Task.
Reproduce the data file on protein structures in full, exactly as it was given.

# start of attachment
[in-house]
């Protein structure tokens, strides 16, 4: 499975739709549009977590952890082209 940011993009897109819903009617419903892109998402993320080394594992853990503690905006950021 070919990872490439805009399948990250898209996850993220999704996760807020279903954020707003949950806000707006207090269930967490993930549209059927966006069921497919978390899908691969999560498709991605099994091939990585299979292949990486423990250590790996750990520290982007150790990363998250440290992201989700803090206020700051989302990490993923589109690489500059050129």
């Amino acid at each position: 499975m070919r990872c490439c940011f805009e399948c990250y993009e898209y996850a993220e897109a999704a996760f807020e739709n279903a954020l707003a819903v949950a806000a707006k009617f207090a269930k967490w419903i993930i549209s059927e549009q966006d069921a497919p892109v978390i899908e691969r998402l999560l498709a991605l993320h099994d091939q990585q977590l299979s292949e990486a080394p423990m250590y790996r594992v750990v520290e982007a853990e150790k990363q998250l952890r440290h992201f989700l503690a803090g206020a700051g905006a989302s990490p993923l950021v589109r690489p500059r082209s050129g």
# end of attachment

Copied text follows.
[in-house]
């Protein structure tokens, strides 16, 4: 499975739709549009977590952890082209 940011993009897109819903009617419903892109998402993320080394594992853990503690905006950021 070919990872490439805009399948990250898209996850993220999704996760807020279903954020707003949950806000707006207090269930967490993930549209059927966006069921497919978390899908691969999560498709991605099994091939990585299979292949990486423990250590790996750990520290982007150790990363998250440290992201989700803090206020700051989302990490993923589109690489500059050129």
């Amino acid at each position: 499975m070919r990872c490439c940011f805009e399948c990250y993009e898209y996850a993220e897109a999704a996760f807020e739709n279903a954020l707003a819903v949950a806000a707006k009617f207090a269930k967490w419903i993930i549209s059927e549009q966006d069921a497919p892109v978390i899908e691969r998402l999560l498709a991605l993320h099994d091939q990585q977590l299979s292949e990486a080394p423990m250590y790996r594992v750990v520290e982007a853990e150790k990363q998250l952890r440290h992201f989700l503690a803090g206020a700051g905006a989302s990490p993923l950021v589109r690489p500059r082209s050129g």